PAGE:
Based on the NCG Price guide, circulated 1944–no mint mark quarters in good and very good condition can cost $4.80 to $5. In extremely fine condition, their value increases to around $6.50 or $10.

But most collectors rarely look for circulated pieces, instead, they focus their attention on finding Gem and Super Gem pieces. These can sell for thousands or tens of thousands of dollars.

For instance, in November 2021, a 1944 Washington Quarter graded at MS68 by PCGS sold for $9,600 at Heritage Auctions. But the most recent sell recorded was for a 1944 25-cent with MS68 grade, which fetched $4,440 in December 2022.

In this table, we’ve highlighted other examples, so check them out.

Grade Price Firm Date
MS65 $100 David Lawrence RC Dec-2022
MS67 $372 Heritage Auctions May-2022
MS67+ $504 Heritage Auctions May-2022
MS68 $9,601 Heritage Auctions May-2022
MS68 $3,840 Heritage Auctions Feb-2022

1944 D Washington Quarter

1944 D Quarter

The 1944-D quarters stand out because of their unique “D” mint mark, which shows they come from the Denver Mint. However, this center struck only 14.6 million coins, a significantly lower mintage than the Philadelphia Mint.

Despite the lower mintage, examples are plentiful in Gem condition, even at MS67. Therefore, they make a good candidate for one-type coin sets.

The 1944-D silver quarters are more appealing and are often sought after by collectors for their excellent luster, especially in uncirculated conditions. This is likely because the Denver mint used fresh or moderately worn dies.

In terms of value, circulated specimens are worth between $4.65 to $7.25, whereas uncirculated pieces can cost approximately $20 to $200. But in April 2023, we saw a 1944-D with MS68 grade selling for around $2,040.

Here are a few 1944-D that fetched impressive prices at the open market:

Grade Price Firm Date
MS 67 $216 Stack’s Bowers Mar-2023
MS67 $375 David Lawrence RC Apr-2022
MS67+ $990 Heritage Auctions Mar-2022
MS67+ $612 Heritage Auctions Mar-2022
MS68 $3,840 Heritage Auctions Feb-2022
MS68 $10,575 Heritage Auctions Aug-2015

1944 S Washington Quarter

1944 S Quarter

Research shows that the San Francisco Mint struck 12,560,00 silver quarter in 1944. This mintage was significantly less compared to those of 1943 and 1945.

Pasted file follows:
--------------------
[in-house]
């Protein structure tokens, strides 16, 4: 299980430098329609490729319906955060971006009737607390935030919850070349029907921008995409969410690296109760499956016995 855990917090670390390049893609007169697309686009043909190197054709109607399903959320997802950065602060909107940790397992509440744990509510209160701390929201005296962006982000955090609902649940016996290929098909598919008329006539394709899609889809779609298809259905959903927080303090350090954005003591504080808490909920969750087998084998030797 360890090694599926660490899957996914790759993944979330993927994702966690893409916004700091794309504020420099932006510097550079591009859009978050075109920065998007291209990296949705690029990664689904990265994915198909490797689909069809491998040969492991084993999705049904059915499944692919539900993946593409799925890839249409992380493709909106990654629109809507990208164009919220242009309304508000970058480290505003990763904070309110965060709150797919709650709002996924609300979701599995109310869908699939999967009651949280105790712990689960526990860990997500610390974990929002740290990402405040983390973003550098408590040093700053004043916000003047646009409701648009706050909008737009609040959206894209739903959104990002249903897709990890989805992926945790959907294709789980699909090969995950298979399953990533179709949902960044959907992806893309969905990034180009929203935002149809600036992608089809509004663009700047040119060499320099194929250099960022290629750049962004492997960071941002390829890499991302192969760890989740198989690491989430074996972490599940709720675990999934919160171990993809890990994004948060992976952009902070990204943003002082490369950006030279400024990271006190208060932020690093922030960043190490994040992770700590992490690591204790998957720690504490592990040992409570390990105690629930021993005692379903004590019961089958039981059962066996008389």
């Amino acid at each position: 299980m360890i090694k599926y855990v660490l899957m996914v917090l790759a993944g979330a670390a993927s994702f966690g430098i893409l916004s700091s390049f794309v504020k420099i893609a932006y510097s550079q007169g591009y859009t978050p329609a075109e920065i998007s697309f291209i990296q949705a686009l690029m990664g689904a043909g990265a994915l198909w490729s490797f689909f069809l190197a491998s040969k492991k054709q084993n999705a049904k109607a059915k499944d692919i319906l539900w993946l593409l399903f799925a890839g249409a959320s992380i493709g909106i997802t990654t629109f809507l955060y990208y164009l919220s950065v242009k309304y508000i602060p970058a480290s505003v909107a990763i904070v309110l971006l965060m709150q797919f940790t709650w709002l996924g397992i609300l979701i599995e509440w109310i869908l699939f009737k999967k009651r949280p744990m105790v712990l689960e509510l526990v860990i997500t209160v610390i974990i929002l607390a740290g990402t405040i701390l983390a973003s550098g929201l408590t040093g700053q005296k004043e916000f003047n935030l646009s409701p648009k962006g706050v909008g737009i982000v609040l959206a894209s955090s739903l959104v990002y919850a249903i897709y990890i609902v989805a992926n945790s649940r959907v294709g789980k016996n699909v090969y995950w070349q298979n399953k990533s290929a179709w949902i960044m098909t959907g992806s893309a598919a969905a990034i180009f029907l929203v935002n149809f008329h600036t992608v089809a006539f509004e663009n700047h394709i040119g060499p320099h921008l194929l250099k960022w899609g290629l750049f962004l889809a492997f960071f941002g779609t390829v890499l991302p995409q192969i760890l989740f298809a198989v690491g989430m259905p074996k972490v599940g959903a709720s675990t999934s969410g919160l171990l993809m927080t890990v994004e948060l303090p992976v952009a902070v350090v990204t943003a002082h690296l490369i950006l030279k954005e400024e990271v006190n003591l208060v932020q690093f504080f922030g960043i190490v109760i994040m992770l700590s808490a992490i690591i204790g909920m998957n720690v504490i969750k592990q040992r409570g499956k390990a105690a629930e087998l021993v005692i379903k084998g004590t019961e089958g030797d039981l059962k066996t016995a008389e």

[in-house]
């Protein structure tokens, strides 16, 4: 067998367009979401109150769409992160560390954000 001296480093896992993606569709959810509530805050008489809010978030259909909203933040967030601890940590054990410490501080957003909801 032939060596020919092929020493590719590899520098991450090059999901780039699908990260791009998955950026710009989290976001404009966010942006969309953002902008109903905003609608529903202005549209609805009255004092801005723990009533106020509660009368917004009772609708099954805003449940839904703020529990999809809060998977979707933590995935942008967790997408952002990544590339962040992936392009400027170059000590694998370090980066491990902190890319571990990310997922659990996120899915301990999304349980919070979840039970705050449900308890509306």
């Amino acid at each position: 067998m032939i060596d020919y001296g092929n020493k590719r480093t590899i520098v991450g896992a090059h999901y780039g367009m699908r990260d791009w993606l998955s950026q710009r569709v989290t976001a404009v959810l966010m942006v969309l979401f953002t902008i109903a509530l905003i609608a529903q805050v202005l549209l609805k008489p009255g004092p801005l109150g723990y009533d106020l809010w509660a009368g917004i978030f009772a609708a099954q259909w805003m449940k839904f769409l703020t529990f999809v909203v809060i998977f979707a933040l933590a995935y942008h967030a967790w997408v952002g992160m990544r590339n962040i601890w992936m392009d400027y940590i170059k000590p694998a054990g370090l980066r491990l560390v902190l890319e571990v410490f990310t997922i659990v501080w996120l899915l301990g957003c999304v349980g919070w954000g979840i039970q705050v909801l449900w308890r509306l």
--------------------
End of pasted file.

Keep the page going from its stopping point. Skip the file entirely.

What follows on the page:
Fortunately, most pieces were well-struck and fully lustrous, like many S-Mint coins of the decade. Of course, some pieces struck with worn dies show blurred details and heavy erosion lines.

The 1944-S quarters are fairly common through MS67, but in MS68 they become scarce, with only a few survivors identified.

Typically, a circulated 1944-S quarter is worth around $4 to $7, depending on its condition. As you move a few grades up, uncirculated coins can demand as much as $300.

The most valuable 1944-S coins are those in mint state. For example, a 1944-S graded at MS $900 recently sold for $900 at Stack’s Bowers.

Other examples include:

Grade Price Firm Date
MS 67 $240 Heritage Auctions May-2023
MS67+ $336 Heritage Auctions Nov-2022
MS67+ $630 Heritage Auctions Aug-2022
MS68 $7,800 Heritage Auctions Jun-2019

Did the 1944 Washington Quarter Have Errors?

Like its earlier counterparts, the 1942 and 1943 quarters, the 1944 series is not error-free. The most recognized error is arguably the double die error, which appears predominantly across the series.

Read on to learn more about this error and others that collectors and enthusiasts value.

1944 Washington Quarter Double Die Obverse Error

1944 Quarter Double Die Error

First on our list is the double die obverse error, which occurs when the die strikes the blank slate multiple times. This causes the design elements of the coin to appear doubled on the obverse side.

The double die obverse error is super common in coins from the Philadelphia Mint because the facility used worn or damaged dies. Later on, the Mint replaced the dies, resulting in 1944 silver coins with sharper details.

How do you identify the double die error on a coin?

Look for a doubling at the base of the president’s neck or on the lettering of the coin. However, this is easier said than done because some doubled elements are hard to notice unless you use a coin microscope.

Alternatively, you can get your coin graded by a professional coin grader or grading company like PCGS to determine if it has a genuine error. What’s more, the grader will assign your coin a grade, which might help to determine its value.